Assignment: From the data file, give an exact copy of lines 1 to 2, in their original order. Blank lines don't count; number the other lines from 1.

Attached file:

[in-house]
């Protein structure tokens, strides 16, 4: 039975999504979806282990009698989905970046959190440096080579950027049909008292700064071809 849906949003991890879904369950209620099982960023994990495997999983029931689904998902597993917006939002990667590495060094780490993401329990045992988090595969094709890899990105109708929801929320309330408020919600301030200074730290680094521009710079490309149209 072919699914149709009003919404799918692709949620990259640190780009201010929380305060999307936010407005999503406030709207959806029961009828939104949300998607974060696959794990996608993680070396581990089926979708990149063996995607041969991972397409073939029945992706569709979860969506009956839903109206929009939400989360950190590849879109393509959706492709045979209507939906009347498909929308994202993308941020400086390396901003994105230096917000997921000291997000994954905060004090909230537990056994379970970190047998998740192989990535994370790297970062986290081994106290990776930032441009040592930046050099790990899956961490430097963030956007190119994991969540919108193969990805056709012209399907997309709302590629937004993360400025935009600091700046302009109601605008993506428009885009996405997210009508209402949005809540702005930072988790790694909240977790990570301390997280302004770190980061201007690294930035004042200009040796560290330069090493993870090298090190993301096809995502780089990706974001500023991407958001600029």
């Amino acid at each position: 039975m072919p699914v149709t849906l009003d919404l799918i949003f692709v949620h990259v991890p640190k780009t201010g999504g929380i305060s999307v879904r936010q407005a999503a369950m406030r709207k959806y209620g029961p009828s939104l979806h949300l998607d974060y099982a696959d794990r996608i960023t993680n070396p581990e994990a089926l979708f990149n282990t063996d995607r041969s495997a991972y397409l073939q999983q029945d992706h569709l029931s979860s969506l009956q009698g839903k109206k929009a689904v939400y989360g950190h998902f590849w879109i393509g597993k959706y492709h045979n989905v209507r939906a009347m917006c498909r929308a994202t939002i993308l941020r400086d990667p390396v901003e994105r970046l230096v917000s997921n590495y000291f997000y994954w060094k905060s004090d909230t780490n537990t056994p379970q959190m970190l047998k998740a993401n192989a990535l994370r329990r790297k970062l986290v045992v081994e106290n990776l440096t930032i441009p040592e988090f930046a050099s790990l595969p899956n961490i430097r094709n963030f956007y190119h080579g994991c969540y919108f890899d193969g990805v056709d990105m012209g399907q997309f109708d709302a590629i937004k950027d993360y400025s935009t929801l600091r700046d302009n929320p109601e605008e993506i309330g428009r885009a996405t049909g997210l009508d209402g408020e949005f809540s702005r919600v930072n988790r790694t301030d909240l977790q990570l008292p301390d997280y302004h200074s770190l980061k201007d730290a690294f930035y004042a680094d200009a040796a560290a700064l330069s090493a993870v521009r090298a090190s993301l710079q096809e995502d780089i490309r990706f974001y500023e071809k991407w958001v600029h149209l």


[in-house]
């Protein structure tokens, strides 16, 4: 039975999504979806282990009698989905970046959190440096080579950027049909008292700064071809 849906949003991890879904369950209620099982960023994990495997999983029931689904998902597993917006939002990667590495060094780490993401329990045992988090595969094709890899990105109708929801929320309330408020919600301030200074730290680094521009710079490309149209 072919699914149709009003919404799918692709949620990259640190780009201010929380305060999307936010407005999503406030709207959806029961009828939104949300998607974060696959794990996608993680070396581990089926979708990149063996995607041969991972397409073939029945992706569709979860969506009956839903109206929009939400989360950190590849879109393509959706492709045979209507939906009347498909929308994202993308941020400086390396901003994105230096917000997921000291997000994954905060004090909230537990056994379970970190047998998740192989990535994370790297970062986290081994106290990776930032441009040592930046050099790990899956961490430097963030956007190119994991969540919108193969990805056709012209399907997309709302590629937004993360400025935009600091700046302009109601605008993506428009885009996405997210009508209402949005809540702005930072988790790694909240977790990570301390997280302004770190980061201007690294930035004042200009040796560290330069090493993870090298090190993301096809995502780089990706974001500023991407958001600029």